Front-end Renaissance at eBay

When I started writing this blog post, my original goal was to provide some insights into my first year as a front-end engineer at eBay – such as my day-to-day role, some of the things we build here, and how we build them. However, before I can do that, I feel I first need to step back and talk about the renaissance. “The renaissance!?”, I hear you say.

The web dev renaissance

Unless you’ve been living under a rock for the past few years, you can’t help but have noticed a renaissance of sorts in the world of web development – propelled in large part, of course, by Node.js, NPM, GitHub, and PaaS, all of which are enabling and empowering developers like never before. Combined with the rapid innovations in the browser space – and within HTML, CSS, and JavaScript – what you have is an incredibly exciting and fun time to be a web developer! And I’m glad to say that the renaissance is truly alive and well here at eBay!

Node.js

Of course the darling of this renaissance is Node.js. Discovering JavaScript on the server for me was just as exciting and liberating as the day I discovered it in the browser – and I’m sure many, many others will share that sentiment. Spinning up an HTTP server in the blink of an eye with just a few lines of JavaScript is simply audacious, and to this day it still makes me grin with delight – especially when I think of all the hours I’ve wasted in my life waiting for the likes of Apache or IIS! But it’s not just the speed and simplicity that enthralls; it’s also the feeling of utmost transparency and control.

CubeJS

But I digress. I hear you say, “What does this so-called renaissance have to do with eBay?” and “Isn’t eBay just a tired, old Java shop?” That might have been true in the past. But these days, in addition to an excellent new Java stack (we call it Raptor and, as the name correctly implies, it is anything but tired!), we now also have our very own Node.js stack (we call it CubeJS), which already powers several of our existing sites and applications. Yes, the wait is over; Node.js in the enterprise is finally a reality for developers. Since joining eBay in the spring of 2013, I have barely touched a line of Java or JSP code.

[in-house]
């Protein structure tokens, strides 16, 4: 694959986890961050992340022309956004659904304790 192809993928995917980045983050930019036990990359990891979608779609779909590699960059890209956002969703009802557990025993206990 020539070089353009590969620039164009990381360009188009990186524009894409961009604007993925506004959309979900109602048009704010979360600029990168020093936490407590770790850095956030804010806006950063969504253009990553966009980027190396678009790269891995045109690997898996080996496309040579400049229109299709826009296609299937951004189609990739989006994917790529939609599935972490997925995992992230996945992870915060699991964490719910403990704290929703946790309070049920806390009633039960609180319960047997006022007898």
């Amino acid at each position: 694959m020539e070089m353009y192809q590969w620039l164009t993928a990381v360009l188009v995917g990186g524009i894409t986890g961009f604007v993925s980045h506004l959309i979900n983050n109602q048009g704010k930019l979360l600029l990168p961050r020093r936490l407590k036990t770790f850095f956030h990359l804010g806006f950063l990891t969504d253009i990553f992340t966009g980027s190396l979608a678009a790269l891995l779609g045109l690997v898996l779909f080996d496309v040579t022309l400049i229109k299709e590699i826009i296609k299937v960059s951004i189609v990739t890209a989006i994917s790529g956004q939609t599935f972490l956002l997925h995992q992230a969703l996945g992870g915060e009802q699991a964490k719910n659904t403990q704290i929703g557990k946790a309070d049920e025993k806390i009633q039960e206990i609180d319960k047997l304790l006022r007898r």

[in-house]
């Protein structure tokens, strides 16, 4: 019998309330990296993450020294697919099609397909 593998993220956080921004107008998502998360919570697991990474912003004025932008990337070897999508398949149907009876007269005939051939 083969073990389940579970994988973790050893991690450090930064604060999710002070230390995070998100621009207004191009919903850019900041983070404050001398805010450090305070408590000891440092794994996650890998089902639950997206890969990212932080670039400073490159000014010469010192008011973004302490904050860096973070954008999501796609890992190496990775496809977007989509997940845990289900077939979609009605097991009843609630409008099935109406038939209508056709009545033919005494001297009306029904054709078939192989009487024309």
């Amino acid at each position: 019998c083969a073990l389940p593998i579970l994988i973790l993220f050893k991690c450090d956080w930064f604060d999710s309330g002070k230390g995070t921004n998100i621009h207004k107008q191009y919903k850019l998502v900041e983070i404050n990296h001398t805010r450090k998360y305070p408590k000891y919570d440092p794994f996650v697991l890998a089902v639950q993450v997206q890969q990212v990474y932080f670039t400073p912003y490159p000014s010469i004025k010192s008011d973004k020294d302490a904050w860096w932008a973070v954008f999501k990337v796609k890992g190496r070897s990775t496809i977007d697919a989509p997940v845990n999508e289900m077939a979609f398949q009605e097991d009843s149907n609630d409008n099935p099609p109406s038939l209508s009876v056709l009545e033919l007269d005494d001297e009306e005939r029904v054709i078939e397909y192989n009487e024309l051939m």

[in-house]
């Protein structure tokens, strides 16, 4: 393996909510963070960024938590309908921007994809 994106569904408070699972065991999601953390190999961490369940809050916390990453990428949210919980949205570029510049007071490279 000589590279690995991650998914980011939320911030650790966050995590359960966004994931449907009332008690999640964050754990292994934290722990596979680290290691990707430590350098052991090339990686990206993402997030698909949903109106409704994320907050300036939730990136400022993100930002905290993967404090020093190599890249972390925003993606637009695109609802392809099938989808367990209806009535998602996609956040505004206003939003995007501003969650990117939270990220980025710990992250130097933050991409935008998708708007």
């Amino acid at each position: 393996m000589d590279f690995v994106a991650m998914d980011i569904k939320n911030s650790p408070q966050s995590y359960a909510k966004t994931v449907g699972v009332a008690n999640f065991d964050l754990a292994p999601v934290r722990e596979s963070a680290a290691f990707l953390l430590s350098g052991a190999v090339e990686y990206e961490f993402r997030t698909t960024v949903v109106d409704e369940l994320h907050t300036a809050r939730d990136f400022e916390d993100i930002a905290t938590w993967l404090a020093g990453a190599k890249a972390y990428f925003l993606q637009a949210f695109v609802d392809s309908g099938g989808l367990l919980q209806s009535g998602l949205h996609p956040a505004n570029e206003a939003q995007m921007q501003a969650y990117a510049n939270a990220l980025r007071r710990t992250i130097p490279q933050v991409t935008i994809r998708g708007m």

JavaScript everywhere

Why is this a big deal? Well, a common pattern for us web developers is that every time we change jobs more often than not we also have to change server-side languages. Over the years I’ve used Perl/CGI, ASP Classic, JSP, ColdFusion/CFML, PHP, and ASP.NET. Now as much as I do enjoy learning new skills (except the circus trapeze – that was ill-advised), I’d be stretching the truth if I said I knew all of those languages and their various intricacies inside out. Most of the time I will learn what I need to learn, but rarely do I feel the need or desire to specialize. It would be fair to say I wasn’t always getting the best out of the language and the language wasn’t always getting the best out of me. Really, deep down, I wanted to be using JavaScript everywhere. And now of course that pipe dream is true.

Polyglotism

Adoption of Node.js is a win-win situation for eBay as we seek to embrace the flourishing world-wide community of JavaScript developers like myself as well as to leverage our excellent open-source eco-system. Node.js might only be the beginning; as eBay further adopts and advocates for such polyglotism, we increasingly welcome developers from different tribes – Python, PHP, Ruby on Rails, and beyond – and eagerly anticipate the day they become integrated with our PaaS (Platform as a Service). You see, it’s all about choice and removing barriers – which empowers our developers to delight our users.

Vive la Renaissance

In this post I’ve mainly focused my attention on Node.js but, as mentioned, the renaissance at eBay doesn’t stop there. We also embrace NPM. We embrace GitHub. We embrace PaaS. We embrace modern principles, tools, and workflows (Modular JavaScript, Grunt, JSHint, Mocha, LESS, and Jenkins – to name but a few!). Yes, we embrace open source – and it’s not all take, take, take either; be sure to check out KrakenJS (a web application framework built on Node.js by our good friends over at PayPal), RaptorJS (eBay’s end-to-end JavaScript toolkit for building adaptive modules and UI components), and Skin (CSS modules designed by eBay to build an online store). And be sure to keep your eyes open for more contributions from us in the near future!

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Do you share our passion for JavaScript, Node.js, and the crazy, fast-paced world of front-end web development? Interested in finding out more about joining our front-end engineering team? Please visit http://www.ebaycareers.com for current openings.

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